Borrego Springs Becoming Radioactive
Last updated 2/11/2021 at 2:54pm
Borrego Springs is becoming radioactive and it’s not a bad thing.
Interest is growing in forming a local club for amateur radio operators, also known as hams.
Since a story ran in the Borrego Sun a few weeks ago about the value of ham radio, both local residents and seasonal visitors have responded with interest in forming a club.
New resident Peter Morrison, KI7QBL, was the first to suggest the idea and an initial meeting via Zoom was attended by nine people. Now, more than 18 people have been added to the list of those interested.
The name Borrego RAMS (Radio Amateur Membership Society) has been suggested, and the group plans a second organizational meeting via Zoom on Feb. 5. Morrison also plans to begin a local net to get Borrego amateur radio operators more active on the air.
Morrison said there are nearly three dozen licensed amateur radio operators in the 92004 Zip Code, and many more seasonal visitors who are also licensed.
Borrego’s isolated location along with severe weather and earthquake potential make it an ideal location for an active and engaged radio group.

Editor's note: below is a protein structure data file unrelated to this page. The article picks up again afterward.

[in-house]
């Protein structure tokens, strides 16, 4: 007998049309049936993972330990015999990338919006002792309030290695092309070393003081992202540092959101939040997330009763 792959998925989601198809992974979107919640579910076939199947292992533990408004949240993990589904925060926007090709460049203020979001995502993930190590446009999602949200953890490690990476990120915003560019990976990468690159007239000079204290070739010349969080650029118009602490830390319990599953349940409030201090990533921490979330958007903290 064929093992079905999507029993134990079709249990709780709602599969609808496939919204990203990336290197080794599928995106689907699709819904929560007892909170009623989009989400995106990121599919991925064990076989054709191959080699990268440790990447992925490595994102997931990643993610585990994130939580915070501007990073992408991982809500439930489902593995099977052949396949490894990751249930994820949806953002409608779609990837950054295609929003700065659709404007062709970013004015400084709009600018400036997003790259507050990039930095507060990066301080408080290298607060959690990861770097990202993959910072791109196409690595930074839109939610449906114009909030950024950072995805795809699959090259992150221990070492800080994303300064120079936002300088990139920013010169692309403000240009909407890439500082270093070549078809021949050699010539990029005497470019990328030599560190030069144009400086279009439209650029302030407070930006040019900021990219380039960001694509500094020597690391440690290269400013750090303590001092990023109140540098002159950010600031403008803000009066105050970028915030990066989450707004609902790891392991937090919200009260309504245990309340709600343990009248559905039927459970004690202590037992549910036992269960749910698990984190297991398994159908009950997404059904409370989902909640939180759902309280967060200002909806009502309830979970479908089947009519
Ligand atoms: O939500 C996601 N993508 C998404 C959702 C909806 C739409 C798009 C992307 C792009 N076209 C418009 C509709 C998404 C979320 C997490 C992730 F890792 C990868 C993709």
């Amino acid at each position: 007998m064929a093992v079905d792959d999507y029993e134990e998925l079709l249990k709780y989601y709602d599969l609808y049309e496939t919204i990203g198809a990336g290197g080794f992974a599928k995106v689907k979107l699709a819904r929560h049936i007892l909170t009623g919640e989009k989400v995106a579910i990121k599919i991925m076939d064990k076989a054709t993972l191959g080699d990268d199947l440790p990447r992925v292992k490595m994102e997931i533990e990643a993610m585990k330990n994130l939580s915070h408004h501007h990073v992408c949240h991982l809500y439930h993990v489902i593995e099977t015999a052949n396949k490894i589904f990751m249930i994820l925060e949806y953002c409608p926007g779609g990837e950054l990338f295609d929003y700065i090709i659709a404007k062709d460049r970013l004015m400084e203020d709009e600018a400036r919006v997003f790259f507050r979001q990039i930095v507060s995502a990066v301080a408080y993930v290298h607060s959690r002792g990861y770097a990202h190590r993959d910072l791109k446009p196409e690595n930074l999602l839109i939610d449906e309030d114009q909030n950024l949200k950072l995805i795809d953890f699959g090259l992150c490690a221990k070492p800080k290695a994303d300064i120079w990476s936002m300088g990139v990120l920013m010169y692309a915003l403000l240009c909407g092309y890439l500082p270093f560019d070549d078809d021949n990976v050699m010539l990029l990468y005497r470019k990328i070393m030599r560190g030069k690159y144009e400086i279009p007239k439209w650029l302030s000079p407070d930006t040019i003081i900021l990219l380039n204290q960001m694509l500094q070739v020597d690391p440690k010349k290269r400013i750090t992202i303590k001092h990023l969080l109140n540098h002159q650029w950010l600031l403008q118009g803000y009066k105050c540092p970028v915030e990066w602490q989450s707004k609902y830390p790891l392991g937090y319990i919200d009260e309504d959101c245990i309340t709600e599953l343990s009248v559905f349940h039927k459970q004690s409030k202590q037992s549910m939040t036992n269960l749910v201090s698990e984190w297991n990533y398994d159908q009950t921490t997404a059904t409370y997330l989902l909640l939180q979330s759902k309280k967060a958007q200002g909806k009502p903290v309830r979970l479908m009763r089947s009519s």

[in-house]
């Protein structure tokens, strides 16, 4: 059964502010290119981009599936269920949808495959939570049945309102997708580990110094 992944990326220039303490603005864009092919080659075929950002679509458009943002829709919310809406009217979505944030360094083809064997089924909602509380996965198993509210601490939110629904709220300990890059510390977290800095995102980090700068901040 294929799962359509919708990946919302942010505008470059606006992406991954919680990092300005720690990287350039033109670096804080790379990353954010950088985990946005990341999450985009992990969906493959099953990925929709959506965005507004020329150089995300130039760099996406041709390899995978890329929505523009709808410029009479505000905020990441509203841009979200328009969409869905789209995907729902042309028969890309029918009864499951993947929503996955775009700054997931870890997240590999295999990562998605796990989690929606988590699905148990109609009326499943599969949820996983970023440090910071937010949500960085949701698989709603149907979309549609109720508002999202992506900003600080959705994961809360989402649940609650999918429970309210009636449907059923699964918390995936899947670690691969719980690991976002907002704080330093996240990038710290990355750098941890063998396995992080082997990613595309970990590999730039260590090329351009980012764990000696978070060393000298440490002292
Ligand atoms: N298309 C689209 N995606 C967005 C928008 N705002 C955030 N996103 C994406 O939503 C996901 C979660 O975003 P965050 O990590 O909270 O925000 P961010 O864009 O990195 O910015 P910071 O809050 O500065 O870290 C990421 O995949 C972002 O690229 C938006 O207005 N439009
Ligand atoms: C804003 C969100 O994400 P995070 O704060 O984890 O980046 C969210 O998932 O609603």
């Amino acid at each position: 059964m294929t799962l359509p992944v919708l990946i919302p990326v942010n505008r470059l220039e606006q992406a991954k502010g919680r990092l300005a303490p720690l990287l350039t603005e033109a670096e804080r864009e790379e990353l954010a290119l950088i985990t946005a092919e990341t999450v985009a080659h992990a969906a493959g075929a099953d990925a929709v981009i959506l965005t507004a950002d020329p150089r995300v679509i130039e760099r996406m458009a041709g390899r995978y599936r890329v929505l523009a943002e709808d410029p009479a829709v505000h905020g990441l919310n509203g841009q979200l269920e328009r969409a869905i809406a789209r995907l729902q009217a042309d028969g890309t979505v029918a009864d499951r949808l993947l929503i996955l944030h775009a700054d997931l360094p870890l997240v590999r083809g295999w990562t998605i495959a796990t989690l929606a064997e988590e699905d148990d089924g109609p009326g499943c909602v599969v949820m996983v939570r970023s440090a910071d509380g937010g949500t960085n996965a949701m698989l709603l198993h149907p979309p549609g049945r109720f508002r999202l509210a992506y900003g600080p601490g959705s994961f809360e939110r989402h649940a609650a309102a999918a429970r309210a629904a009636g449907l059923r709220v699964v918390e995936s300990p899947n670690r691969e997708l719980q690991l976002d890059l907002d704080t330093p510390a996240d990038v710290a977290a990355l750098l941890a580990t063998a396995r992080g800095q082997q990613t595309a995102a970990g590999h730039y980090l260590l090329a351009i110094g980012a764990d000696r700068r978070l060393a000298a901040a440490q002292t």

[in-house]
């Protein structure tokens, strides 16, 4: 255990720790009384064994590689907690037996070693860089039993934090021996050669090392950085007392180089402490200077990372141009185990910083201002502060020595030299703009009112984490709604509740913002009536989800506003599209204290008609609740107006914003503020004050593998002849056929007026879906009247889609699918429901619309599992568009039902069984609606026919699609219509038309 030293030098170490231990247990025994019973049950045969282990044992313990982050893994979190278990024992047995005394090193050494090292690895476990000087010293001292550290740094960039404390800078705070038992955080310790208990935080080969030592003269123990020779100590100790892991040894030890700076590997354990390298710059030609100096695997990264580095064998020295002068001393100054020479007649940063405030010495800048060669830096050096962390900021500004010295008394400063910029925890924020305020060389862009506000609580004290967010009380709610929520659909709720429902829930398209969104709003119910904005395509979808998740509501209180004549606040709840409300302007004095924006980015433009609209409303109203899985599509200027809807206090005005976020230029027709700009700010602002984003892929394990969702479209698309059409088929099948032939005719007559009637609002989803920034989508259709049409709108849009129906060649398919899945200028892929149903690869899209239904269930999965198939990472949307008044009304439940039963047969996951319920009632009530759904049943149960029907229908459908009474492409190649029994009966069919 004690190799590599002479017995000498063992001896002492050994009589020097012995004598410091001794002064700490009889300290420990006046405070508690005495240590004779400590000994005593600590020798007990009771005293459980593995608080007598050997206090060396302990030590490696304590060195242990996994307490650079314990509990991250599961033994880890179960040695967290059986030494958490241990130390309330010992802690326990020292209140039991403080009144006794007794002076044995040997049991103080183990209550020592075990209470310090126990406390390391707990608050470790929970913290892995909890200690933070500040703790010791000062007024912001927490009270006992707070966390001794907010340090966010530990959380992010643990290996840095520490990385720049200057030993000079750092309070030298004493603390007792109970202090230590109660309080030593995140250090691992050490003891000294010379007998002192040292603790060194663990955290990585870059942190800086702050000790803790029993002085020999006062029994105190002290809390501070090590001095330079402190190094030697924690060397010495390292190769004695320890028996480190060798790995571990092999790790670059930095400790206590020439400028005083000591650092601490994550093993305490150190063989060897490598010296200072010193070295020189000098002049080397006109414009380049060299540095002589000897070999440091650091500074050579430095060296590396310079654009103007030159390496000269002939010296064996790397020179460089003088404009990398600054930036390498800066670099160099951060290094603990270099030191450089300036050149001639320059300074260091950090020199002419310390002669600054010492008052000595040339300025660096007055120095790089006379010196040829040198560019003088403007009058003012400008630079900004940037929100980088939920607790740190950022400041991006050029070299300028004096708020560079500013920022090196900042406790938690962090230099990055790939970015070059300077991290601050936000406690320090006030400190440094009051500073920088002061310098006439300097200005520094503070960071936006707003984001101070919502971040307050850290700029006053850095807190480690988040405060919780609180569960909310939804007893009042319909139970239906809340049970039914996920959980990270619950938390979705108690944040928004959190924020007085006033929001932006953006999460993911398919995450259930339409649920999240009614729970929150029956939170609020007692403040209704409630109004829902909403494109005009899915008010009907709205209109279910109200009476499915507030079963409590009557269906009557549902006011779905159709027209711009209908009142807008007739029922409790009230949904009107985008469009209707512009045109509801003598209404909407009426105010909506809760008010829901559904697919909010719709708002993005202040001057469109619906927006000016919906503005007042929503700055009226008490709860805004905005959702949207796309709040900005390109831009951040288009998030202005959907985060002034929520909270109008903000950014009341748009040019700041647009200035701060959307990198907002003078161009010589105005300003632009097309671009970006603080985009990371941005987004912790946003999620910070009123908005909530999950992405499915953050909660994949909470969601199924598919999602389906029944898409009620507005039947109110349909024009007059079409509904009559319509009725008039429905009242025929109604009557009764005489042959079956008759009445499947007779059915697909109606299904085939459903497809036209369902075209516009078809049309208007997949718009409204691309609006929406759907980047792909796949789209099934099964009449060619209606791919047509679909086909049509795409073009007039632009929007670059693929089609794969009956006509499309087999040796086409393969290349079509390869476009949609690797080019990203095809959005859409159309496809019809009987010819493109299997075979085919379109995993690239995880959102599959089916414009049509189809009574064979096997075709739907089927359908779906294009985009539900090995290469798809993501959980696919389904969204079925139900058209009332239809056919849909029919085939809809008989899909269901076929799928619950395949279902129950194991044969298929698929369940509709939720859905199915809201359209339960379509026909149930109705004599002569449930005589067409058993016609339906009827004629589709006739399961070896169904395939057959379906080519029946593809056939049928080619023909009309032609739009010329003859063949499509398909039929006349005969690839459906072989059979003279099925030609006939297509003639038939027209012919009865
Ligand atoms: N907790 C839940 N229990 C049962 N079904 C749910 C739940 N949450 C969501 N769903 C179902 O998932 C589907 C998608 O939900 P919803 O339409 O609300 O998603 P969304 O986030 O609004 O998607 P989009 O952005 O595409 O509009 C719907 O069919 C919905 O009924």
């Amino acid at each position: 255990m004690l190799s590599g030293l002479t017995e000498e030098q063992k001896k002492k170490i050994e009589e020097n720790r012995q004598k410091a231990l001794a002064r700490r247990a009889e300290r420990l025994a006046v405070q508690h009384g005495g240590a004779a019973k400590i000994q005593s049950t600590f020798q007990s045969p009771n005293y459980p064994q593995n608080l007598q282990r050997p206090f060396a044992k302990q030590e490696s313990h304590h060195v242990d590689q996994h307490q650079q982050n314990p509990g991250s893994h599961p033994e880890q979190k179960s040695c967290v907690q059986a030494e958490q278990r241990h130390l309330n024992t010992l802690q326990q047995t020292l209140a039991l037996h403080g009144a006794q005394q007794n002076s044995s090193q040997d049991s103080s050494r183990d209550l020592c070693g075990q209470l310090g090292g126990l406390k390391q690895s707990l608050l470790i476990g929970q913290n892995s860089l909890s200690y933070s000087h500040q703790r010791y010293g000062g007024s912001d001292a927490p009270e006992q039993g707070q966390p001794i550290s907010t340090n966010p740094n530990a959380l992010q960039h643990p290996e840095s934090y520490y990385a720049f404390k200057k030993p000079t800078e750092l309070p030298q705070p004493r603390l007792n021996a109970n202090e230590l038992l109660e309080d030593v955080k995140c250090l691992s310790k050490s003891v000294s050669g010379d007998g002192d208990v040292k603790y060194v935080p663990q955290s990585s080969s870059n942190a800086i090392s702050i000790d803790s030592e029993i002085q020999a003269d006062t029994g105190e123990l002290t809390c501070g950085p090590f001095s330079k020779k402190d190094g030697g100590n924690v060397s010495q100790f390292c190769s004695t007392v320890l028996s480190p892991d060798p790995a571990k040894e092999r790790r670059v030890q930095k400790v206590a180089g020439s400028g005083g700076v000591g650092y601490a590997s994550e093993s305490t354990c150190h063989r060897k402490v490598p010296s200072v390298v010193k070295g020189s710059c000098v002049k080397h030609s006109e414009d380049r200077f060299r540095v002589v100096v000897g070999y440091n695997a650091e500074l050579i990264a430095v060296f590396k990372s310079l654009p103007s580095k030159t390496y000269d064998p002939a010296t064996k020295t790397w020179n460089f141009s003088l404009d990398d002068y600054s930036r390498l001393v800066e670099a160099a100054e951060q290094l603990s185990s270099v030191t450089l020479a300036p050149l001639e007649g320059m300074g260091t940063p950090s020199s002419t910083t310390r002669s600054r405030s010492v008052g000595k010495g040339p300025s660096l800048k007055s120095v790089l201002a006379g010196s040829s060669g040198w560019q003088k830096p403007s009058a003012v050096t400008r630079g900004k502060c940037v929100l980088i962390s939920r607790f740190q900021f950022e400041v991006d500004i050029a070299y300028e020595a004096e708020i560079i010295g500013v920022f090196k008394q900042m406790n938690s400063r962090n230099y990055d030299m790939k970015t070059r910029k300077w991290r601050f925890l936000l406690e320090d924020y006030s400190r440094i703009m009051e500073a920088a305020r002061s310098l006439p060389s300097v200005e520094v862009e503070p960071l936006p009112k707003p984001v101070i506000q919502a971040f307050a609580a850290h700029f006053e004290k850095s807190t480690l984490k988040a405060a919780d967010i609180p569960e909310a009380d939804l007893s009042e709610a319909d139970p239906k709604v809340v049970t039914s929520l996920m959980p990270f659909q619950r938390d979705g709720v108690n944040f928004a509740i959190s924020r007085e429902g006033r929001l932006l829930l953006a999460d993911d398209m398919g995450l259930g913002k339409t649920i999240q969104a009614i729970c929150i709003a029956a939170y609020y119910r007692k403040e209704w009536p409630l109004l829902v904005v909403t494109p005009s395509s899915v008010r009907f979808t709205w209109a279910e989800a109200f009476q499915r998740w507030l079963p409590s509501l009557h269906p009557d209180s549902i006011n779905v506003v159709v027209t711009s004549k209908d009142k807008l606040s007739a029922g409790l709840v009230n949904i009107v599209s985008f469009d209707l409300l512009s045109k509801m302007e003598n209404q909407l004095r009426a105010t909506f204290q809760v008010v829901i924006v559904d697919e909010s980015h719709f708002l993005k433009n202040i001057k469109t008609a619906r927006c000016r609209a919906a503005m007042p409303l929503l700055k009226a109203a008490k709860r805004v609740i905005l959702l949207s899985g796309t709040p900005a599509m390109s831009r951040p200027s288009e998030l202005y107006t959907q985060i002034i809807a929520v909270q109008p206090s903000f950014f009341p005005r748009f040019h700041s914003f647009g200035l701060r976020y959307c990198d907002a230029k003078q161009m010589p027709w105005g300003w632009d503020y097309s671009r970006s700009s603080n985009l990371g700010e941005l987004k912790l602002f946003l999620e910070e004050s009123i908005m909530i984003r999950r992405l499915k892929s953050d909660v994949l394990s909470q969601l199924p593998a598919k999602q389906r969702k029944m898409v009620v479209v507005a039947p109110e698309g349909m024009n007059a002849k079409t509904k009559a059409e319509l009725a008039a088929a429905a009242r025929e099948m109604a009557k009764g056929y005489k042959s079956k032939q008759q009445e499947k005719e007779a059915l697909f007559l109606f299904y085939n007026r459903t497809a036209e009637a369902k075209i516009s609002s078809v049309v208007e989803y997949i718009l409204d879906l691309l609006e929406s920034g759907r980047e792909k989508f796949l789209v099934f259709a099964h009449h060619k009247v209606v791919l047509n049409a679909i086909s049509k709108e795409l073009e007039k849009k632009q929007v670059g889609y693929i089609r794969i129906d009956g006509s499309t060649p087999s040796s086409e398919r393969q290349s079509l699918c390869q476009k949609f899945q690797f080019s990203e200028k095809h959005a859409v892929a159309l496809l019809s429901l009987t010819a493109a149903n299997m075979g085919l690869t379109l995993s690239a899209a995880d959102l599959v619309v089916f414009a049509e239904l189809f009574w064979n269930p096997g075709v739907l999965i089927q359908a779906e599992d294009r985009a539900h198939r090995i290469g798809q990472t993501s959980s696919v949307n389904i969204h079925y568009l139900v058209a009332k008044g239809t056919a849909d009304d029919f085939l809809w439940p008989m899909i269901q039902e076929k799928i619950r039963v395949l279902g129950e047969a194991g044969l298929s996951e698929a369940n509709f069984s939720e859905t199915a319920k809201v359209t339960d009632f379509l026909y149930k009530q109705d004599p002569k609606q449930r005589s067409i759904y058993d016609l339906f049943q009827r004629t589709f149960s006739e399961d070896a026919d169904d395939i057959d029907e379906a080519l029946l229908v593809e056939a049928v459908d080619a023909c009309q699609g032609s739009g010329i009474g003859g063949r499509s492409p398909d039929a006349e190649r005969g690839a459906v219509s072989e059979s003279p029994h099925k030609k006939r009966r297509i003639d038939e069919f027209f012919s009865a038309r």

At the initial meeting, it was suggested that Borrego RAMS could provide community service communications at such events as Hawk Watch, Borrego Days and during busy times such as wildflower season.
Remote areas within the state park are often without cell service and local hams could monitor radio traffic to offer information or assistance to hikers or off-roaders who encounter problems.
In addition to getting local hams more active, the club could offer classes and help to people who would like to become licensed.
Borrego residents know that there are many places in Anza-Borrego where communications may be non-existent. Even driving up Montezuma Grade has many places where there is no cell service, but where ham radio does work.
Radio technology has advanced to the point where anyone with a license can have access to inexpensive handheld or mobile radios that would allow you to connect with others during times of emergency.
While emergency communications are an important function of ham radio, the hobby actually has unlimited facets, including satellite communications, world-wide communications through Internet links or by High Frequency connections, or even chatting with an astronaut on the space station.
A lightweight portable ham radio can also allow hikers to keep track of their party or provide a link to help if necessary.
Amateur radio requires a license from the Federal Communication Commission. To get the license, you must study and pass a short test demonstrating a basic understanding of rules and regulations, radio theory and operating practices.
If you are interested, let us know. Send your contact information to firstname.lastname@example.org.